The West Suburban Journal has for 13 years this August covered community and government news of Maywood, Bellwood and Broadview.   We are circulated throughout – 6,000 per week.  We receive between 4,500 – 6,400 verified online readers per week, with 420 average online views per story.  Our web site is translated, at the click of a mouse, from the English language, to Spanish, French, German and more. We boast over 1,200 subscribers.  We are committed to our communities, our residents, transparency and newspapers.  We love our communities, we love the debates, we love the dialogue that line our pages each week, and we love helping communities become better.

In the spirit of the law, transparency and access to information, Public Notice is meant to be treated with care and respect, not to be monopolized and treated as entitlement, so it remains an invaluable resource for Maywood, Bellwood and Broadview residents, and those alike throughout the state.

The West Suburban Journal will publish weekly an editorial titled “Public Notice Transparency”, or maybe something more catchy, to include a Public Notice summary for Maywood, Bellwood, Broadview and Proviso Township and their placement by Cook County Suburban Publishers, as well as other vendors.  The purpose:  To shine a light on Pubic Notice best and worst practices.  The report will include a list of where the notice originates, where the notice was placed, and by what vendor the notice was distributed, and the relationship of the newspaper and the vendor.   We will send a copy each week to legislators, members of the Black Caucus, and Cook County officials.  We will forward this editorial to the Illinois Press Association for review and consideration to publish in the IPA monthly publication, Press Lines.  More editorial to follow on the Illinois Press Association in the coming weeks.  For recent news of the Illinois Press Association visit the following link to the Illinois Times Weekly Editorial;  Take This Plaque and Shove It:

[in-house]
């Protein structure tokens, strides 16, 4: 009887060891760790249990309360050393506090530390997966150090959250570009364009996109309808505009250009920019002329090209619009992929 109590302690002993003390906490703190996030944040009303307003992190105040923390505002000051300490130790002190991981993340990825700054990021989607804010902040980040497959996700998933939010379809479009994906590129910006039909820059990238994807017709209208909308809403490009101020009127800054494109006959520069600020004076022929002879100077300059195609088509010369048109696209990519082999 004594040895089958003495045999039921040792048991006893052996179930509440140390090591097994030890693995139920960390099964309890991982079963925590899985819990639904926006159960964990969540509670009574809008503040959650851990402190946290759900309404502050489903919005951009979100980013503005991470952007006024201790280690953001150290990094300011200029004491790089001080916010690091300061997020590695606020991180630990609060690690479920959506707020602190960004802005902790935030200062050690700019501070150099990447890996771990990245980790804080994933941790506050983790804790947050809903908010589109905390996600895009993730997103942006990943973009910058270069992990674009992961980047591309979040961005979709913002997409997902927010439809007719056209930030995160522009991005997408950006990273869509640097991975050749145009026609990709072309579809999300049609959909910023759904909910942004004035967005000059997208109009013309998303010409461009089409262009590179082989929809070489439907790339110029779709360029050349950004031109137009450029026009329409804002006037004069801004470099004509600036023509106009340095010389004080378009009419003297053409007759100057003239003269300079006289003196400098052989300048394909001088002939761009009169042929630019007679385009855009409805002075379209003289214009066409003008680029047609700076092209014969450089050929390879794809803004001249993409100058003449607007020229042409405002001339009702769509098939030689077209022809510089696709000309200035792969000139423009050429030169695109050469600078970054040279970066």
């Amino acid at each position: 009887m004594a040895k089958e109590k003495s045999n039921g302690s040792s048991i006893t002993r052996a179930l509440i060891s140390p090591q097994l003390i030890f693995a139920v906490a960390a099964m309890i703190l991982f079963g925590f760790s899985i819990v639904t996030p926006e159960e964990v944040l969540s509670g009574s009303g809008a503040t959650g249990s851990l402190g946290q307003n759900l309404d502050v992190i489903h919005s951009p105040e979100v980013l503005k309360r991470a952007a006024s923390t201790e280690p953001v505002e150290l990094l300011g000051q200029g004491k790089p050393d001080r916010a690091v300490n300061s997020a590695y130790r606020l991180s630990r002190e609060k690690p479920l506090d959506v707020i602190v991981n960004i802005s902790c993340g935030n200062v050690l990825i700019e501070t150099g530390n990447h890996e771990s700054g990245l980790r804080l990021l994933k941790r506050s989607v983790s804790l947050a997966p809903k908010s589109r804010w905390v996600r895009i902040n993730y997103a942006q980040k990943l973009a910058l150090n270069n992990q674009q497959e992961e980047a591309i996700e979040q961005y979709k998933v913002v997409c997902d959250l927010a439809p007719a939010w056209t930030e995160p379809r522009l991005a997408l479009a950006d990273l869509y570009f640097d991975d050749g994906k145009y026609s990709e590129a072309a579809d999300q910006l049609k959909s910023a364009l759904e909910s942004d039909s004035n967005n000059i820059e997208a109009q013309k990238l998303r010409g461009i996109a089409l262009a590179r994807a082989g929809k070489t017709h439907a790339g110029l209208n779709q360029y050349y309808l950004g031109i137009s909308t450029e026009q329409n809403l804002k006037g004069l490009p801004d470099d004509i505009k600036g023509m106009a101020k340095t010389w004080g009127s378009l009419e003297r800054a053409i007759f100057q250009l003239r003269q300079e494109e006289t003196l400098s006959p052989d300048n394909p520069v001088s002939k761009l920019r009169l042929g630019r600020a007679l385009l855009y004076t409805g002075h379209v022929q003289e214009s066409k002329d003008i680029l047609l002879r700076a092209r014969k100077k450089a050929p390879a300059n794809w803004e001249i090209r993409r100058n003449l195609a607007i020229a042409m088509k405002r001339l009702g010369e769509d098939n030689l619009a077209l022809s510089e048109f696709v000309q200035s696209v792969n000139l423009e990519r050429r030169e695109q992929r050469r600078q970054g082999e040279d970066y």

The West Suburban Journal has partnered with accredited newspapers from Austin, Chicago; Chicago near West Suburbs; Central Illinois; Proviso Township and Chicago Minister’s Alliances; attorney’s and community activists to form Cook County Accredited Newspapers Assoc. & Legal Notice Compliance.  Our mission is to ensure Public Notice and FOIA compliance and transparency for accredited newspapers and citizens.  We are a Public Notice watch dog and advocacy group.  CCANA – LNC provides free information, resources and legal representation for accredited newspapers and citizens.  We provide FOIA assistance and pro-bono legal representation on an independent case basis. Our group works closely with Cook County officials and Illinois legislators to represent citizens and accredited newspapers in Cook County, Chicago and Illinois.  To contact us call: (708)344-5975.

Remember, Public Notice is to prevent official actions from happening in secret.  Public notice is your right to know!